New Delhi: Aamir Khan just upped the ante again. His musical drama production Secret Superstar may have stopped at earnings of Rs63.40 crore in India despite a festive Diwali release, but the film has just opened to a massive response in China, building on Khan’s reputation there. Since its Friday release in the country, the Advait Chandan-directed film has made Rs174.10 crore, crossing its lifetime business in India by a huge margin.
It’s interesting to note that at Rs43.35 crore, Secret Superstar beat the first day collections of Khan’s sports drama blockbuster Dangal (Rs14.67 crore), which is currently the highest-grossing Indian film in China. The Nitesh Tiwari-directed film had made close to Rs2,000 crore in China.
“The film has notched up phenomenal numbers in China, debuting at the number one position over the weekend," said Atul Mohan, editor of trade magazine Complete Cinema. “All thanks to the reputation Aamir Khan has built there, springing up a second blockbuster barely a few months after Dangal."
To be sure, films like Secret Superstar and Dangal add to the reputation Khan has in China for good, entertaining cinema. After PK (Rs123 crore) and 3 Idiots (Rs16 crore), which the actor promoted in the country personally, the audience there has come to relate to Khan, much like Raj Kapoor who had emerged as a brand ambassador for India in Russia in the 1950s.
The two movies also add to the substantial list of Indian films whose earnings in China surpass their domestic collections, pointing not just to the emergence of a new market but also the limitations of one’s own.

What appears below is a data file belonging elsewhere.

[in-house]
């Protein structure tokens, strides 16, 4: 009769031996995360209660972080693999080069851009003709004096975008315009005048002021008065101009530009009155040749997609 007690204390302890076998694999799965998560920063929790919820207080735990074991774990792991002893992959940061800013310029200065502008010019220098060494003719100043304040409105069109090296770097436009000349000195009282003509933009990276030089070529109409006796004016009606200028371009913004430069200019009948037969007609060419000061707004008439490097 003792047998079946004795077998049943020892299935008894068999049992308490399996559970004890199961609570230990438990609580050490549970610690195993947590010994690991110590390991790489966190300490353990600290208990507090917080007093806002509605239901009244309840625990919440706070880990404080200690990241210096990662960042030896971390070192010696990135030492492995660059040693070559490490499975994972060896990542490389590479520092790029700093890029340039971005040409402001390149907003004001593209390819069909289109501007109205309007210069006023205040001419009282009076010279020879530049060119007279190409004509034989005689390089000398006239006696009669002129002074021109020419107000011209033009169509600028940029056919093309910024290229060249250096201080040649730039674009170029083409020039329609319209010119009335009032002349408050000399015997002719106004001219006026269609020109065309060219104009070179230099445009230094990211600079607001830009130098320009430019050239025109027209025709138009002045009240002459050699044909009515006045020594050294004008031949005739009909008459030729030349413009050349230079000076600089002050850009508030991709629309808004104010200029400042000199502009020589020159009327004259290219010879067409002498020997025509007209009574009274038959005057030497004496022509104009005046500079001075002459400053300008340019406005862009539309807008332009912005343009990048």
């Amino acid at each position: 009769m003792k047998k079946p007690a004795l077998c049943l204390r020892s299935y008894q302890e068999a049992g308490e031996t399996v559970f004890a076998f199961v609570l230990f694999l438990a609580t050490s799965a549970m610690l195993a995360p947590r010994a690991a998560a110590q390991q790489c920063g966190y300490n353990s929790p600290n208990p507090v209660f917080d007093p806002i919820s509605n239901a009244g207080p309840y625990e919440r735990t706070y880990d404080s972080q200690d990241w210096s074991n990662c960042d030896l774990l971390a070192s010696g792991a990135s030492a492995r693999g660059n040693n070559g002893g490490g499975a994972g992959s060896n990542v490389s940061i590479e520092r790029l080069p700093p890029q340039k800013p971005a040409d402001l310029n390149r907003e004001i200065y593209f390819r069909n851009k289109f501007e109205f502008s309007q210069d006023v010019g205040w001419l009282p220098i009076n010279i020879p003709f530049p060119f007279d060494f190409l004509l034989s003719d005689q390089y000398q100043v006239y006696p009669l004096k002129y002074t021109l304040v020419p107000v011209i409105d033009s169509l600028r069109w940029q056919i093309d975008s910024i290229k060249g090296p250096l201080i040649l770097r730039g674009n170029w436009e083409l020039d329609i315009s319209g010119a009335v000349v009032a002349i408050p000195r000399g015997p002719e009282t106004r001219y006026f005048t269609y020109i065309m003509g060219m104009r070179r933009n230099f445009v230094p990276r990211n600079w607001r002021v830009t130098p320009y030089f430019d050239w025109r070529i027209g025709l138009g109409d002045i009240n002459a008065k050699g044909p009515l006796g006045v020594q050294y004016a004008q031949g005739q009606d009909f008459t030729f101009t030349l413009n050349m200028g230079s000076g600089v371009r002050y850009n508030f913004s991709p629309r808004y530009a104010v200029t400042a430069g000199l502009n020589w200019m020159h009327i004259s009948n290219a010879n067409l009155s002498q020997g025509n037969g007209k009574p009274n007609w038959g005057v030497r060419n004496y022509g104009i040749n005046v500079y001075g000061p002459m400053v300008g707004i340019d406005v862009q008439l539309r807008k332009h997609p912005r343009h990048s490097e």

For one, as Mohan said, China has almost quadrupled its screen count in the last few years, going up to 45,000 screens from around 10,000. India, on the other hand, works with 8,000-odd cinemas divided between single screens and multiplexes. A big-ticket Bollywood film typically releases in 4,500-5,500 screens in China which is also the widest possible release it can get on home ground. Khan’s satirical comedy PK was released in about 4,000 screens, while Dangal managed 9,000, nearly double its India screen count. S.S. Rajamouli’s blockbuster war epic Baahubali: The Beginning had released in about 6,000 screens in China.
The second big factor contributing to the sky-high collections may be the difference in ticket rates. The average ticket price in China is $12 compared to $1.5 in India. However, the focus on local production remains and the foreign film quota is still restricted to about 30 a year, divided between Hollywood and other industries products.
“But a lot of Hollywood studios are now tying up with local Chinese film production companies to bypass that rule," said film trade and exhibition expert Girish Johar. For example, China Film Corp. backed action film Fast and Furious 8, ensuring a smoother release and better returns in the key Chinese market. Even an American studio like Universal Pictures has an office in Shanghai today.
Most importantly, though, Indian film stories resonate with local Chinese audience. Earlier used to Hollywood spectacles and local mythologicals and costume dramas, the emotional connect of a Hindi film is often great.
“The market was always there but I think audience have become more receptive lately," Johar said. “The entire mindset has changed where they are less strict and trying to educate themselves with good cinema from other industries."